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Warmth Course - Rudolf SteinerWarmth Course

Fourteen lectures by Rudolf Steiner

In the Warmth Course, Rudolf Steiner approaches an understanding of the nature of heat, something that amongst modern physicists is only described in regard to matter as particle motion (i.e. microscopic agitation of molecules) and in regard to energy as the infra-red region of the electromagnetic spectrum. It is conventionally held that the infra-red wavelengths agitate particles into motion and these then also emit infra-red in their excited state, and that whichever aspect you are describing, heat is just another attribute of the physical universe which can be quantified like mass or velocity.

Steiner approaches the matter with the aid of a series of physics experiments - actually carried out during the lectures - in order to examine the behaviour of various substances and devices when subjected to heat as well as to spectral light. Fully cognizant of, and with specific references to, the work and theories of physicists of the day - Helmholtz, Mach, Planck, and others - he examines the behaviour and idiosyncrasies of heat and arrives at views which though not easy to grasp, do make sense; and which serve to explain much about the nature of not only material reality but also the entrance into spiritual reality. Heat is seen to manifest in its effects in spatial reality but in its own being is non-spatial. It stands at the border between the spatial and non-spatial (the realm of the spiritual or consciousness) and partakes of both. In heat, both the material (spatial) and the spiritual (non-spatial) interplay. It is not simply a state where matter and energy meet, but a state where matter and consciousness, albeit of a simple elemental nature, meet.

Science only acknowledges the quantitative universe as a dead, mechanical and purposeless arrangement of matter and energy in the mysterious background of space and time. The consciousness of the scientist (and of all humanity) who observes the universe are not taken into consideration except as an evolutionary by-product of this dead, unconscious universe. How the qualitative element of conscious awareness somehow emerged out of a purely quantitative universe - i.e. containing only mass, velocity, electric charge, gravitational force, etc. - cannot be logically supported, as the assertion of the latter precludes the possibility of the former. Steiner's view, on the other hand, offers a spectrum which bridges over from the quantitative by degrees to the qualitative. The material states of solid, liquid and gas, and then heat and light, are just the outwardly visible portion of the spectrum. Below the solid there is a sub-physical realm which extends "downward" into the spiritual; while in the other direction, beyond heat (and even within heat), ponderous matter disappears and elements of spirit (consciousness) begin. What is more - and even more astounding - is that the spiritual ends of this seemingly linear spectrum, though outwardly invisible, meet to form a "circular" continuum and the place where they meet is in the human being, who is seen as a segment of this spectrum through the aspects of human thinking, feeling and will. Thus the human being stands within the full spectrum of universal nature in such a way that he confronts outer nature and can also comprehend himself within the totality of world existence.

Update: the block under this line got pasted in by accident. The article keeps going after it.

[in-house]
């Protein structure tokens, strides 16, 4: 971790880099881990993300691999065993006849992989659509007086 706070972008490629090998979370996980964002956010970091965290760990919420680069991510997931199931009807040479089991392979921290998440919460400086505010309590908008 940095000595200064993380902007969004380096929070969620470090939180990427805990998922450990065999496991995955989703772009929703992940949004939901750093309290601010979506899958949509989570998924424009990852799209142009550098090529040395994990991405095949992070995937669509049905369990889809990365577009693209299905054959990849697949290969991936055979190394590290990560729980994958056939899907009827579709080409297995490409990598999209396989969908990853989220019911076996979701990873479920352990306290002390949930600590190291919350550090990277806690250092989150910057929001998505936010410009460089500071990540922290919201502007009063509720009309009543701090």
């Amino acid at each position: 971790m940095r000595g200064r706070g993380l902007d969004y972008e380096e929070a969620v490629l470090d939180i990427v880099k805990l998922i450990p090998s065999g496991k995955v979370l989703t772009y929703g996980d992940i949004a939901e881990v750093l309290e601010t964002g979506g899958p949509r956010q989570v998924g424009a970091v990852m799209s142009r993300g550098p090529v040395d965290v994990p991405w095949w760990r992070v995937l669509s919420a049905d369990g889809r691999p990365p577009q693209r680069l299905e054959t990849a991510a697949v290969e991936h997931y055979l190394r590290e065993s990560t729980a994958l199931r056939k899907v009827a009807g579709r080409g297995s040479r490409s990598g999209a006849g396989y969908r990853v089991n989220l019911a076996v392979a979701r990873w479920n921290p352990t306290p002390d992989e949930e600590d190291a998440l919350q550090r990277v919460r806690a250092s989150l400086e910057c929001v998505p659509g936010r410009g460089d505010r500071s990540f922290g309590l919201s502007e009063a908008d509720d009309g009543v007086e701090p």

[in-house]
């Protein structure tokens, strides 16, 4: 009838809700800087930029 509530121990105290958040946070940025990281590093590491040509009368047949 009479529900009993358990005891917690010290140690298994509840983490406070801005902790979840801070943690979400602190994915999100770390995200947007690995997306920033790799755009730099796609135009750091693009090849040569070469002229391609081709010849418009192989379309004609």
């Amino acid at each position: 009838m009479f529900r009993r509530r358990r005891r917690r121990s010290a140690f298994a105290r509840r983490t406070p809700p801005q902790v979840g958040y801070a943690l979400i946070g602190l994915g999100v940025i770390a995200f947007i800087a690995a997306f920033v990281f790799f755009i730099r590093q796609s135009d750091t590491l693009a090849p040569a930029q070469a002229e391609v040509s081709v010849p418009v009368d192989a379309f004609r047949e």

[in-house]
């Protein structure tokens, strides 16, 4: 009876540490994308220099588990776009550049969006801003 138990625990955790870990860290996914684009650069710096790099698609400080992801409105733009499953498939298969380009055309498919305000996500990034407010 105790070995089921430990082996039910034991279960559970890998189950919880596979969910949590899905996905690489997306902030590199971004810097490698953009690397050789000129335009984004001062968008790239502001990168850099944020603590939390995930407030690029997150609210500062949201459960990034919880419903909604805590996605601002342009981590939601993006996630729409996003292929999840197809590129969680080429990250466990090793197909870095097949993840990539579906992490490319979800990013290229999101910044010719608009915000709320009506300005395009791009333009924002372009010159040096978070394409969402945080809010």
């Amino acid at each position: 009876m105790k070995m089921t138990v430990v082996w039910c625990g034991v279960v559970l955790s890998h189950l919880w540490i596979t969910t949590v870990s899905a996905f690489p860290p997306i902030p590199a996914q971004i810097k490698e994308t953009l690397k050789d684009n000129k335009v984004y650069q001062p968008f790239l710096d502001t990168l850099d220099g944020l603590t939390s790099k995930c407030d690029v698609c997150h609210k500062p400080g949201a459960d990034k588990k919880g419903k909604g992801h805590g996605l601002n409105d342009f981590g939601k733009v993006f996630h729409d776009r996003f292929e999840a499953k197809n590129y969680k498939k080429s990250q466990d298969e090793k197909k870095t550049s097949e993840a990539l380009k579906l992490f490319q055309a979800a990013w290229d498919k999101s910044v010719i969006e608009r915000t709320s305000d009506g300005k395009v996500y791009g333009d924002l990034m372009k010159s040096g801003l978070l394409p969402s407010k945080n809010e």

Studying these lectures and also bringing their content into relationship with other lectures where Steiner describes the seven elemental states should provide a powerful and enlightening stimulus for those who have pondered the mysteries of matter and consciousness within the anthroposophical perspective.

Mercury Press
14 lectures, 1-14 March 1920, Stuttgart
trans. G. Adams, rev. A. B. Wulsin, G. F. Karnow, GA 321
ISBN: 0-936132-33-7

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